We wish to acknowledge our colleagues in the Early Head Start (EHS) Father Studies Work Group, who are our partners in the commitment to better understand the roles of fathers in young children's lives. The EHS Father Studies Work Group members represent the national EHS evaluation contractor (Mathematica Policy Research and Columbia University), the funding agencies (Administration on Children, Youth, and Families; National Institute of Child Health and Human Development; Office of the Assistant Secretary for Planning and Evaluation in the Department of Health and Human Services; and the Ford Foundation), the local research universities participating in the Early Head Start Research Consortium, and program directors from the EHS programs participating in the national evaluation. Catherine S. Tamis-LeMonda also wishes to acknowledge funding from the National Science Foundation for New York University Center for Research on Culture, Development, and Education.
Fathers and Mothers at Play With Their 2- and 3-Year-Olds: Contributions to Language and Cognitive Development
Version of Record online: 22 NOV 2004
Volume 75, Issue 6, pages 1806–1820, December 2004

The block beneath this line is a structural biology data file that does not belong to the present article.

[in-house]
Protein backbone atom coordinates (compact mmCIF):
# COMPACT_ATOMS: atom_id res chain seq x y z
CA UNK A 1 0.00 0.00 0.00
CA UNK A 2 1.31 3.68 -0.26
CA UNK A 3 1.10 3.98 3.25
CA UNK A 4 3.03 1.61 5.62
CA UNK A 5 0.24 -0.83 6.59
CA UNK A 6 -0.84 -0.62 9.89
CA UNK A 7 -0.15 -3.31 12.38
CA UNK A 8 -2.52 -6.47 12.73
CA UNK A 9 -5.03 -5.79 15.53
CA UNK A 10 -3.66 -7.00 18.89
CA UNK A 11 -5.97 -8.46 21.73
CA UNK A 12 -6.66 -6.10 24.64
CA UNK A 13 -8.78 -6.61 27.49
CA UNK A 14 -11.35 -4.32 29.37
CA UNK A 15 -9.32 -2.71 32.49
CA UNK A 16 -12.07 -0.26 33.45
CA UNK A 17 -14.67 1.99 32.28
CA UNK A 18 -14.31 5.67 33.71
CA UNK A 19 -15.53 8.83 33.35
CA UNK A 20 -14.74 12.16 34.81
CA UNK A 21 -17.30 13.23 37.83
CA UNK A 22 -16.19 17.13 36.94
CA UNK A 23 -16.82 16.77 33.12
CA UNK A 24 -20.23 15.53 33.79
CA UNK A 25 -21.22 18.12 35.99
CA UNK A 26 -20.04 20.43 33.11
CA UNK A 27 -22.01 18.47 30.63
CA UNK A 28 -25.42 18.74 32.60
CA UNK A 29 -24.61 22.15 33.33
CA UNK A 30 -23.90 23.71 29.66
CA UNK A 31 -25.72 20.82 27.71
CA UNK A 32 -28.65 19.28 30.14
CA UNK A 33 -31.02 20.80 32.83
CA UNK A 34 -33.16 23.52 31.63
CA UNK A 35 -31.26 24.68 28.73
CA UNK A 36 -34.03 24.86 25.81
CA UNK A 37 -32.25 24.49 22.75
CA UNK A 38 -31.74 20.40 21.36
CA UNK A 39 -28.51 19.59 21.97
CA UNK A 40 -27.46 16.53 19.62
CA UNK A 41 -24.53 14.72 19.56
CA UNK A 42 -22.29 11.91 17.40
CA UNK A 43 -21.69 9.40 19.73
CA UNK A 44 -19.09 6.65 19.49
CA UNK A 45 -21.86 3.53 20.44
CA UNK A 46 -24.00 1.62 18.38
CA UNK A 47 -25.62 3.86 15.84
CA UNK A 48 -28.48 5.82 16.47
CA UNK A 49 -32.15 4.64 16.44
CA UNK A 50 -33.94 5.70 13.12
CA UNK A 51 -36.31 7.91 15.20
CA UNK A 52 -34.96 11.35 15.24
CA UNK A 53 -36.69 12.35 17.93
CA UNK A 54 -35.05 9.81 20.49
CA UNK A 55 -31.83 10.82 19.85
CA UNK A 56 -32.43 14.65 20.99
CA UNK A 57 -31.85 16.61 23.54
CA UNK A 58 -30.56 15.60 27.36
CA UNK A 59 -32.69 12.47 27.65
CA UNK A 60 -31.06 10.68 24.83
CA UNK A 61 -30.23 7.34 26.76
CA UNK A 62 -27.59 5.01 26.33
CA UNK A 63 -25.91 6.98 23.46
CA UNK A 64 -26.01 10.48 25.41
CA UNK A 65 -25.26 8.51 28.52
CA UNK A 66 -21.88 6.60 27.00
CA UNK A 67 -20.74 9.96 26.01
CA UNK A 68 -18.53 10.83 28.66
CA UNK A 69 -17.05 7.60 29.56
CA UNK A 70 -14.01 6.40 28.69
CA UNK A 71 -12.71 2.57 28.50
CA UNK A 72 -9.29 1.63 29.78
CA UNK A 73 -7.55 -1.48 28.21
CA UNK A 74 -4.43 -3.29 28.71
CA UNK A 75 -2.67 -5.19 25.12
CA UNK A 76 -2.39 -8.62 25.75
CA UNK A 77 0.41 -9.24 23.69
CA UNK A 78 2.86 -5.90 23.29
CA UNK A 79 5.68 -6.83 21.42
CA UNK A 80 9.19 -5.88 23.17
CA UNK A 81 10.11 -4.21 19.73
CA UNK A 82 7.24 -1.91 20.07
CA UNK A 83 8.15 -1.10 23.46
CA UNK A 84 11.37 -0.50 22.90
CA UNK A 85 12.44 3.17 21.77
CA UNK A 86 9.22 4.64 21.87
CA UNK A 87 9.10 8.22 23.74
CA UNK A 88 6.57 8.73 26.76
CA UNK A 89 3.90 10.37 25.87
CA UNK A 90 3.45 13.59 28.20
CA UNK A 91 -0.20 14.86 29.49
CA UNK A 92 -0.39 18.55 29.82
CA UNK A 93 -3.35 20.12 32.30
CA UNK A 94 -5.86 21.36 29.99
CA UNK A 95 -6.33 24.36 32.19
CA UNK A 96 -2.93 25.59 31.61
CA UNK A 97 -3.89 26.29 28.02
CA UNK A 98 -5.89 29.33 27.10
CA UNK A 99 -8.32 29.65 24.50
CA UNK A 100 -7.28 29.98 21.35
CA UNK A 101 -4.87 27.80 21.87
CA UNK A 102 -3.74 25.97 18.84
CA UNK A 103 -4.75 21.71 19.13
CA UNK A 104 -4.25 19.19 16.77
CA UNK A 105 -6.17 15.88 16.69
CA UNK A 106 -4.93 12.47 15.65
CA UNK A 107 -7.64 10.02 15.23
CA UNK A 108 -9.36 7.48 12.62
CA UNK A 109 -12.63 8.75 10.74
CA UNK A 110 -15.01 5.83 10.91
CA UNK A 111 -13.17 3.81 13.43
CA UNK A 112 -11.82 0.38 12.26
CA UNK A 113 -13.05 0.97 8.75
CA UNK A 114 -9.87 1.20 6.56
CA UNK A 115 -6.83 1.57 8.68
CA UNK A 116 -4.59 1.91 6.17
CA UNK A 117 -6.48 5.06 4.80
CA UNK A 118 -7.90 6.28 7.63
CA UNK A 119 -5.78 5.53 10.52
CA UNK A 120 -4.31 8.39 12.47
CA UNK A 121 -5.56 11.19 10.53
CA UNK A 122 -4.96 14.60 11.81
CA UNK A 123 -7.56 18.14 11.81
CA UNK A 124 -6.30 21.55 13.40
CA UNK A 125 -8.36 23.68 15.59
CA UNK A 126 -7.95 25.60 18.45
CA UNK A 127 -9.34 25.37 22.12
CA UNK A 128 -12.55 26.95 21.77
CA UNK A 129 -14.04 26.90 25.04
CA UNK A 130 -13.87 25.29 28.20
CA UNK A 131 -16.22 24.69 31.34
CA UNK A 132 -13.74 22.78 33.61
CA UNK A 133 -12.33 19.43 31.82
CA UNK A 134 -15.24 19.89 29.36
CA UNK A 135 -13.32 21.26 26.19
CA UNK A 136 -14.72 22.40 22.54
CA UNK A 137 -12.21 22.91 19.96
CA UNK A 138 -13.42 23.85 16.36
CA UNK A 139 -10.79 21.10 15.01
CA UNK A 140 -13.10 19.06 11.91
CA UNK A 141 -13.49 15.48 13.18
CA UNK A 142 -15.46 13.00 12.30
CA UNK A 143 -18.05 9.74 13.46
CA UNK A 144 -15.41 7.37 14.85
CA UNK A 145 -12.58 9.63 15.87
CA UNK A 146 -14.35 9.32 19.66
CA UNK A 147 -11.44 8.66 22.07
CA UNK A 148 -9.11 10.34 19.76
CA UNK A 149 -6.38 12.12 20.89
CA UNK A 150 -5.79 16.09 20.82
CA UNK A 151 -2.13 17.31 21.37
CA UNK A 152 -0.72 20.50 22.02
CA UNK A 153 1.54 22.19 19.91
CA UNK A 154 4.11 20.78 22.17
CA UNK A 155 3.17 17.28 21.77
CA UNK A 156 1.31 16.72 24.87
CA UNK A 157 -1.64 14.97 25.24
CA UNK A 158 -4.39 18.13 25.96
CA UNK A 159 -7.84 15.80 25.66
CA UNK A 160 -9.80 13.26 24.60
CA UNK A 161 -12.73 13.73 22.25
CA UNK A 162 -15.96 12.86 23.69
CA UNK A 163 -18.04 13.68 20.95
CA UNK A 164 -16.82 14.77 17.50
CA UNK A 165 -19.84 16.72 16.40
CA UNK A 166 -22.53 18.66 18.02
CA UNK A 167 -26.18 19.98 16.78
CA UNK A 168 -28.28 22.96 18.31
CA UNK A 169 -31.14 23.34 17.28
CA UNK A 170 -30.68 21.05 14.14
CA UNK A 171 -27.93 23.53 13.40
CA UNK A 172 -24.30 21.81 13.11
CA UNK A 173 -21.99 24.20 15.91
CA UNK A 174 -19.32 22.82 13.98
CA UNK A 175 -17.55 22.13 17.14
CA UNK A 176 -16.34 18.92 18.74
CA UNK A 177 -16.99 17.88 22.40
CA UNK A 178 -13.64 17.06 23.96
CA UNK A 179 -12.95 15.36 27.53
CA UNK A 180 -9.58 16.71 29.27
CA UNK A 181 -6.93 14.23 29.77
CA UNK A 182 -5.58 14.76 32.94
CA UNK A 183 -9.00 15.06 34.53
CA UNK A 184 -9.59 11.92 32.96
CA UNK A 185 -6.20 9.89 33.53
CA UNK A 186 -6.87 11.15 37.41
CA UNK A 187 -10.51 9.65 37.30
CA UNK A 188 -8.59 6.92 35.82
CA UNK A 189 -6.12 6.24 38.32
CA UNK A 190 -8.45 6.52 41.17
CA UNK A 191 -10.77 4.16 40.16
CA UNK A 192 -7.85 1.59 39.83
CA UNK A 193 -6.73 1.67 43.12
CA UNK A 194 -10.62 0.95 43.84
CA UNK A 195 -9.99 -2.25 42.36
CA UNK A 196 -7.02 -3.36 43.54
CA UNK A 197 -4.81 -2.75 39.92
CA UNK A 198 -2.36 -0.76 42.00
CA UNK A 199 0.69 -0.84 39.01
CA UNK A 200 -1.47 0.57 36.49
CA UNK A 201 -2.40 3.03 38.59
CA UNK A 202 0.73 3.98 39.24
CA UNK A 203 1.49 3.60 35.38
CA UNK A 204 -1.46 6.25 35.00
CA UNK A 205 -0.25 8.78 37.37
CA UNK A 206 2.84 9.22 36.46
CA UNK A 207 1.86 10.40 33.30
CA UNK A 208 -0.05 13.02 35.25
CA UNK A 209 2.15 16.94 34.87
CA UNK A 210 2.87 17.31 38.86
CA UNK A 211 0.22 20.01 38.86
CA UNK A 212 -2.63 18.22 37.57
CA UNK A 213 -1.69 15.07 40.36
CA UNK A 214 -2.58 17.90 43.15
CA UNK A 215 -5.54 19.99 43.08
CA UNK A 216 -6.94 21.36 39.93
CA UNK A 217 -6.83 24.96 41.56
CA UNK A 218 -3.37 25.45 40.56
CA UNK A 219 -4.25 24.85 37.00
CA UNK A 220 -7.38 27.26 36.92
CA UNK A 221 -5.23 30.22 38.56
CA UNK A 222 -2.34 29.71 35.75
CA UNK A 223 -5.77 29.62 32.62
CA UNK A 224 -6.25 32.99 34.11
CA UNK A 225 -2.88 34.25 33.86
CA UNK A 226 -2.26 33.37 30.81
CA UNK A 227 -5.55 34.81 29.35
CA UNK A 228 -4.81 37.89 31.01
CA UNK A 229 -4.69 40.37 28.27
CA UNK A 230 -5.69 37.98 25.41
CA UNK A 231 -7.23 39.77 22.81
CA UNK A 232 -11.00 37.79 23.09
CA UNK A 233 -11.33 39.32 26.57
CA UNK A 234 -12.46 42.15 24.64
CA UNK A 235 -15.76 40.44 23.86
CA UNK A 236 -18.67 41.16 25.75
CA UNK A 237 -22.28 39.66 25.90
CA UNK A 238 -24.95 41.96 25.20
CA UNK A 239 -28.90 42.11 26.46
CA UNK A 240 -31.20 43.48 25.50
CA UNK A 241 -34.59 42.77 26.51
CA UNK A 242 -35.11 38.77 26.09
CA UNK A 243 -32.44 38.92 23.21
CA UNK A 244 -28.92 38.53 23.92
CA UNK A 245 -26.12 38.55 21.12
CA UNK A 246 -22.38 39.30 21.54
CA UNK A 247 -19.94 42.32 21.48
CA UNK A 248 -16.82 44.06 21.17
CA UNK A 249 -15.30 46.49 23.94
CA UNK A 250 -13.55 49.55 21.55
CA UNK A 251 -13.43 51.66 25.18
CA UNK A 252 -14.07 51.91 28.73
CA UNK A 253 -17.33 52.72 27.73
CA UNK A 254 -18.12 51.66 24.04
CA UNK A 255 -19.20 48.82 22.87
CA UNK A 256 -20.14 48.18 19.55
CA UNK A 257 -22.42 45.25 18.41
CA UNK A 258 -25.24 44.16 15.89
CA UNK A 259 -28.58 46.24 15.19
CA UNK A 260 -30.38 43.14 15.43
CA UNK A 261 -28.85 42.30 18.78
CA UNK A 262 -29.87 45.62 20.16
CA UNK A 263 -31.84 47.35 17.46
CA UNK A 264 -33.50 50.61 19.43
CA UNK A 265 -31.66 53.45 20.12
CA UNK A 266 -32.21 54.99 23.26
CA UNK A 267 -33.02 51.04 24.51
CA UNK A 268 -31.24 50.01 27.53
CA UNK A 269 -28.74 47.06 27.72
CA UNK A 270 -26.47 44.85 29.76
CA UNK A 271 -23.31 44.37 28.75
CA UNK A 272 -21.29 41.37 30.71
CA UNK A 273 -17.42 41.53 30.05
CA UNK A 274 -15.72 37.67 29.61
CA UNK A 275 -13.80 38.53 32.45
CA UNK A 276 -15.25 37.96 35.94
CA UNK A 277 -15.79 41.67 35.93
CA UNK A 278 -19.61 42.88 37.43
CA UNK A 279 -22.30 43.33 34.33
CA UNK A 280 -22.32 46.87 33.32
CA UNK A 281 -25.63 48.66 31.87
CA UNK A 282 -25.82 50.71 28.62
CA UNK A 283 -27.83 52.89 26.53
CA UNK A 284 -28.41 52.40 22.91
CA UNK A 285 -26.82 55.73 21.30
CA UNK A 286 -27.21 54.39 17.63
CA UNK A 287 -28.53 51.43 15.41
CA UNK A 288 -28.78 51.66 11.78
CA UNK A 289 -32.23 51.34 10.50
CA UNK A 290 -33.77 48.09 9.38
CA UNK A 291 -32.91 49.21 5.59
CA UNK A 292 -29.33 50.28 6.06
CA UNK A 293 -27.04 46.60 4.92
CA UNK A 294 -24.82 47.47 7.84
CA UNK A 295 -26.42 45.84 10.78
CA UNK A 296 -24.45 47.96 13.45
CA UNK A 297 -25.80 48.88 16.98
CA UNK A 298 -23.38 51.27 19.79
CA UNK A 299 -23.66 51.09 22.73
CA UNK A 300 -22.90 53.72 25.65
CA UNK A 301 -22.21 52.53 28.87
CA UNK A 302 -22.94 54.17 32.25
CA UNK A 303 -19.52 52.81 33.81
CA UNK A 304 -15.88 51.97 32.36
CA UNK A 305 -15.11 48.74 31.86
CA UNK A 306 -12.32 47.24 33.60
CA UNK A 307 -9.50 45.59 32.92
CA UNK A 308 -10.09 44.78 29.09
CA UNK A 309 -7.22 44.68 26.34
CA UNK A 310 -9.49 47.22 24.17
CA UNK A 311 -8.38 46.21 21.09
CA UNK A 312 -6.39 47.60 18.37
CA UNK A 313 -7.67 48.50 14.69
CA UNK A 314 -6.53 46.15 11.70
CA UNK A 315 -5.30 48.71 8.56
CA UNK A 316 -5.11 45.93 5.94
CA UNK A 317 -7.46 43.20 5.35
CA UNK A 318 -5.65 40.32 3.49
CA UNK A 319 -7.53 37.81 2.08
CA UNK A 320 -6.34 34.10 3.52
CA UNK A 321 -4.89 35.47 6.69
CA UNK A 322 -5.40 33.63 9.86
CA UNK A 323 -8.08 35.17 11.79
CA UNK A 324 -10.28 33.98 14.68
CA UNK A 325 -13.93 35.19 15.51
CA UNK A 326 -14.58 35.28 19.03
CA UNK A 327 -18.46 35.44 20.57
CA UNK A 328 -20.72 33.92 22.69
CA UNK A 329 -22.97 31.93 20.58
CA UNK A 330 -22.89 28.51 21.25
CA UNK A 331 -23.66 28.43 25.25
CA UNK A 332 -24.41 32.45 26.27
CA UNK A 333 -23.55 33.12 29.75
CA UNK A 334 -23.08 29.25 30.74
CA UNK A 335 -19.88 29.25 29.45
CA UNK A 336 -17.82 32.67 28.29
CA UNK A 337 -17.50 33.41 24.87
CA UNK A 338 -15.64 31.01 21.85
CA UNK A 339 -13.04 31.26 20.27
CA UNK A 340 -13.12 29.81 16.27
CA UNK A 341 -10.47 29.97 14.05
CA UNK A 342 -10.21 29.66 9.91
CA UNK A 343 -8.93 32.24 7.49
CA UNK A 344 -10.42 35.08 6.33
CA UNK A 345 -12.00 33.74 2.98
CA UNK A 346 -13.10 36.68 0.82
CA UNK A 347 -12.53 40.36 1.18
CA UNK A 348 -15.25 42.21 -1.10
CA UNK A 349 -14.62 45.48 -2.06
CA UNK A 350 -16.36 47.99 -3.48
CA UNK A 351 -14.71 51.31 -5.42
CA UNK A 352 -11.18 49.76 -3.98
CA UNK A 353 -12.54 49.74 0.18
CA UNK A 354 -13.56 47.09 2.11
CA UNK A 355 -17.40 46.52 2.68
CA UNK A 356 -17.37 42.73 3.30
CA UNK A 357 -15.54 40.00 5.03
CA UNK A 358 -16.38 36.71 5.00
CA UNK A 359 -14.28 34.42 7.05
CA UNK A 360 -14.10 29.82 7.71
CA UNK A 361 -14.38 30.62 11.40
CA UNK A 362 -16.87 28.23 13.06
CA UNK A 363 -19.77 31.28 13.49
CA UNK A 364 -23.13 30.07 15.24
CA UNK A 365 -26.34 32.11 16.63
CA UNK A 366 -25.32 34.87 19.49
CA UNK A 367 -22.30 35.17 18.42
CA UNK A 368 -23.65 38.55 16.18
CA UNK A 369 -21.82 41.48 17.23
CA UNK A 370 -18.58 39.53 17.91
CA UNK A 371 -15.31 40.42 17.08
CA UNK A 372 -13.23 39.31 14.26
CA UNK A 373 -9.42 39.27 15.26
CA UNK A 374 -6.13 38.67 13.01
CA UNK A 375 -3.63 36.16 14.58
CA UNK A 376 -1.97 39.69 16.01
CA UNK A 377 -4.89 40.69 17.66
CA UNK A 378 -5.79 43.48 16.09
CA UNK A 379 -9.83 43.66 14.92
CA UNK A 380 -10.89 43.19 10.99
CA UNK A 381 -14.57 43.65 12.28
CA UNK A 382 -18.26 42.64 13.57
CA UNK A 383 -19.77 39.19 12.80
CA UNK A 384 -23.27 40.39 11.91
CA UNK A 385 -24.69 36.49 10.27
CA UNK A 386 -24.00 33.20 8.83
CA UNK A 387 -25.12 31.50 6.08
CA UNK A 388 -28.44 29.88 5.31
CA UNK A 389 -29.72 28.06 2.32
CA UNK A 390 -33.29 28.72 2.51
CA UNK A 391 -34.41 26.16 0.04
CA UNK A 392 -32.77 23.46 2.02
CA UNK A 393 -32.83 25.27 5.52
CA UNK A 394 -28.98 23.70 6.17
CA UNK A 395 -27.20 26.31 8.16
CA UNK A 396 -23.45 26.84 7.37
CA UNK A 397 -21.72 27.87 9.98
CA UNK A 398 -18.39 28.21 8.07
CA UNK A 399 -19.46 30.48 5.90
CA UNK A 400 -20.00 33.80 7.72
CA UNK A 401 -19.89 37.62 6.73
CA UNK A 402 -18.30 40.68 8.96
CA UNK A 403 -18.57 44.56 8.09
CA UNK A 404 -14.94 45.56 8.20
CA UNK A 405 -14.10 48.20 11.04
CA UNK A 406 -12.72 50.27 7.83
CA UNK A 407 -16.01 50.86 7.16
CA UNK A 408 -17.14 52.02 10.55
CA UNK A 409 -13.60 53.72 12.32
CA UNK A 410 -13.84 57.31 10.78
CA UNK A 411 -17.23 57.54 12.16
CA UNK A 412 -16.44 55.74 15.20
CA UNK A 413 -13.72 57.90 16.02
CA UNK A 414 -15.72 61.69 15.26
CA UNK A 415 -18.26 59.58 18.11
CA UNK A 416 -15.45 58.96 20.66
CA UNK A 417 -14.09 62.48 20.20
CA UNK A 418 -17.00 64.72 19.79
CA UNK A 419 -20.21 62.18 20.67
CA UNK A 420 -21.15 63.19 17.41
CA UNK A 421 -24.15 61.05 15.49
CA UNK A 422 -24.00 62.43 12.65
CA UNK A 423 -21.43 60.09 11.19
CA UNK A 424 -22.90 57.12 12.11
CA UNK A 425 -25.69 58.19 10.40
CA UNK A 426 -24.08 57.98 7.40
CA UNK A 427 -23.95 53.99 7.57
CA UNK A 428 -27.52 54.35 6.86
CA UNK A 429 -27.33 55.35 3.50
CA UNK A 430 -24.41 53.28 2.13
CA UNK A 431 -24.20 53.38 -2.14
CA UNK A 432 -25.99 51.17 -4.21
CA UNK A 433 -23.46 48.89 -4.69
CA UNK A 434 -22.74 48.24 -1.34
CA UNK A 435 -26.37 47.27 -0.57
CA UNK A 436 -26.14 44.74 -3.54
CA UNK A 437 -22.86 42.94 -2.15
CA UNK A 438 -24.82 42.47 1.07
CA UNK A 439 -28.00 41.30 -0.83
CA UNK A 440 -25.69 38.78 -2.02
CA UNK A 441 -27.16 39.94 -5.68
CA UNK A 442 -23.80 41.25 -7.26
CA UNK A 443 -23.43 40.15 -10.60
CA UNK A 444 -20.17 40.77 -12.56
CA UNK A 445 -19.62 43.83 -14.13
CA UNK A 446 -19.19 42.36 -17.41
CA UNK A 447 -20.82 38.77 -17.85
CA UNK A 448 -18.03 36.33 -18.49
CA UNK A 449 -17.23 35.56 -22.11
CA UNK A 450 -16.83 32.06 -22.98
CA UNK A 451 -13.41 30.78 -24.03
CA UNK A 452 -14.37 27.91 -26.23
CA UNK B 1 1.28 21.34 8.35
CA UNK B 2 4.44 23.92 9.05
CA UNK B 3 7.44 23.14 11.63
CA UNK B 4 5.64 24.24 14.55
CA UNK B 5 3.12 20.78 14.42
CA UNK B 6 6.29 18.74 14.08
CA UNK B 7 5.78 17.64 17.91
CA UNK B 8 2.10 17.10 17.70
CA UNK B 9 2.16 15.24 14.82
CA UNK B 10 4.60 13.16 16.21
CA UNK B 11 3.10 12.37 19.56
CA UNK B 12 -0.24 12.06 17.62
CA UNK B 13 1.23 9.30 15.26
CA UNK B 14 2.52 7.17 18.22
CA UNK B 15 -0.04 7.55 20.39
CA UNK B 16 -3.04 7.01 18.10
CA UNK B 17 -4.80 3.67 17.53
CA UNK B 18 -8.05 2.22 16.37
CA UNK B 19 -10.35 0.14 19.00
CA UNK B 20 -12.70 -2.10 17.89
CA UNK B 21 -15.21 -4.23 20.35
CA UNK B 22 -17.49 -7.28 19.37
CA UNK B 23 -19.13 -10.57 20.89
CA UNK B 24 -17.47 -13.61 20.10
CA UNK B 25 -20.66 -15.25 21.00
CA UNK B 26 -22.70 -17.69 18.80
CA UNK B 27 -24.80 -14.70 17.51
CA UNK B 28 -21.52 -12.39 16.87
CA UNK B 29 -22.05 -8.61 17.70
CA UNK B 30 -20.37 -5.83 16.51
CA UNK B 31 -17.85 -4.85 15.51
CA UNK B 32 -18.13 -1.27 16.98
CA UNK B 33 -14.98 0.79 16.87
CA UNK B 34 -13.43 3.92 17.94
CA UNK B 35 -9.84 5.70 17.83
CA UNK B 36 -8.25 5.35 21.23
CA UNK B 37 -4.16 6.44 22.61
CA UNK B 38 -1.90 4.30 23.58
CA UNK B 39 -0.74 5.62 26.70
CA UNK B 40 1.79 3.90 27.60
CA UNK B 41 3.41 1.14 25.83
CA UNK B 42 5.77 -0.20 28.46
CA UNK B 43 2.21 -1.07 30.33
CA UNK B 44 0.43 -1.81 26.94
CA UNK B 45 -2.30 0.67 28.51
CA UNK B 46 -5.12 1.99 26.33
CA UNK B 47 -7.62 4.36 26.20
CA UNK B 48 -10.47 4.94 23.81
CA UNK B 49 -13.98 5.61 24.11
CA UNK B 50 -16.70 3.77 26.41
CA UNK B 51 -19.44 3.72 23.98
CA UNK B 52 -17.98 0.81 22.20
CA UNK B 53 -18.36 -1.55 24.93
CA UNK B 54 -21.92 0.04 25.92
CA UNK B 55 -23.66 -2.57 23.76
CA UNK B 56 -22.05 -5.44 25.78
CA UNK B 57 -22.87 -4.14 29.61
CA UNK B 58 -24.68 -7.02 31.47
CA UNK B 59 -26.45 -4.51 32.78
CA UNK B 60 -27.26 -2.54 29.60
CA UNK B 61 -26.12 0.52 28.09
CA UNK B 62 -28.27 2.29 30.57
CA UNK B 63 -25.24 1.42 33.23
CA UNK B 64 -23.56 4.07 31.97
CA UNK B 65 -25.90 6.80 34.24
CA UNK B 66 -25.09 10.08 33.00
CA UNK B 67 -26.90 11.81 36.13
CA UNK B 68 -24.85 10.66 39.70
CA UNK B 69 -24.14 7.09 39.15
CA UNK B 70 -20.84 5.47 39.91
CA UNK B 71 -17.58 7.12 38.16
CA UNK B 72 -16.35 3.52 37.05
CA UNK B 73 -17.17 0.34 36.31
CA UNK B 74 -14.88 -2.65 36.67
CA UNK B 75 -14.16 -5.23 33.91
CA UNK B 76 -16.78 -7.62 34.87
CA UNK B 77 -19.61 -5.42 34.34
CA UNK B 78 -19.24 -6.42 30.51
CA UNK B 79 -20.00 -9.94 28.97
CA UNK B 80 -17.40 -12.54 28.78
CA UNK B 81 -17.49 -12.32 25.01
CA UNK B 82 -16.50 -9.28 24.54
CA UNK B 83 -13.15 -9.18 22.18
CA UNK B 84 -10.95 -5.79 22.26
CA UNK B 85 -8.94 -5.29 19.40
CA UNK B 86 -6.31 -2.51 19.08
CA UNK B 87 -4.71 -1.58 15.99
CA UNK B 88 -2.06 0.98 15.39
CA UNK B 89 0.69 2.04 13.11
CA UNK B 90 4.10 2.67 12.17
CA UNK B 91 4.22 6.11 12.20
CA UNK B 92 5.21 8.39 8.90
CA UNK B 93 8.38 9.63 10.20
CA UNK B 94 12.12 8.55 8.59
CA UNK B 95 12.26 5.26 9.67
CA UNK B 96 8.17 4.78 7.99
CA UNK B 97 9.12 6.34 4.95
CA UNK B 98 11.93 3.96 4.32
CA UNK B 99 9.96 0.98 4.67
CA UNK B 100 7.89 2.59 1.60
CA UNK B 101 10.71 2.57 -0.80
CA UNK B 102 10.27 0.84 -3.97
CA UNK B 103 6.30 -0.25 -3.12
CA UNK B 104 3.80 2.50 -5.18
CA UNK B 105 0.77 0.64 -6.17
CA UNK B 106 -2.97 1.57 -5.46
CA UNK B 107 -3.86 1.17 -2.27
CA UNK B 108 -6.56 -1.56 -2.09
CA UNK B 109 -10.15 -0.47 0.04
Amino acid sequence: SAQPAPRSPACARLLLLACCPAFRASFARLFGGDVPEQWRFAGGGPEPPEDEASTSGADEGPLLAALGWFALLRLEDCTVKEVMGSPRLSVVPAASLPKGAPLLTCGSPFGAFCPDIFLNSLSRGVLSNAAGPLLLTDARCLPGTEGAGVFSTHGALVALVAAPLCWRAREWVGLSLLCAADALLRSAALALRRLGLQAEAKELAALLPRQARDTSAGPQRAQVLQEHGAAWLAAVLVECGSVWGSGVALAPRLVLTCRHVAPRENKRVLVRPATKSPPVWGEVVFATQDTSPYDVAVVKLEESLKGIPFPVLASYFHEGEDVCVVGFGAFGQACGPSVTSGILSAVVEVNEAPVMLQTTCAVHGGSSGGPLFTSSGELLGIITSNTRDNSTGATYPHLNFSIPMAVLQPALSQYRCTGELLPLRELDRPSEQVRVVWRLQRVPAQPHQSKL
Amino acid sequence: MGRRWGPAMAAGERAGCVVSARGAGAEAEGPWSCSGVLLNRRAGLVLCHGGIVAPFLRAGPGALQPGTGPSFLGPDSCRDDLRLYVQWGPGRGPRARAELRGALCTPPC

How to Cite
Tamis-LeMonda, C. S., Shannon, J. D., Cabrera, N. J. and Lamb, M. E. (2004), Fathers and Mothers at Play With Their 2- and 3-Year-Olds: Contributions to Language and Cognitive Development. Child Development, 75: 1806–1820. doi: 10.1111/j.1467-8624.2004.00818.x
- Issue online: 22 NOV 2004
- Version of Record online: 22 NOV 2004
Father–child and mother–child engagements were examined longitudinally in relation to children's language and cognitive development at 24 and 36 months. The study involved a racially/ethnically diverse sample of low-income, resident fathers (and their partners) from the National Early Head Start evaluation study (n=290). Father–child and mother–child engagements were videotaped for 10 min at home during semistructured free play, and children's language and cognitive status were assessed at both ages. Fathers' and mothers' supportive parenting independently predicted children's outcomes after covarying significant demographic factors. Moreover, fathers' education and income were uniquely associated with child measures, and fathers' education consistently predicted the quality of mother–child engagements. Findings suggest direct and indirect effects of fathering on child development.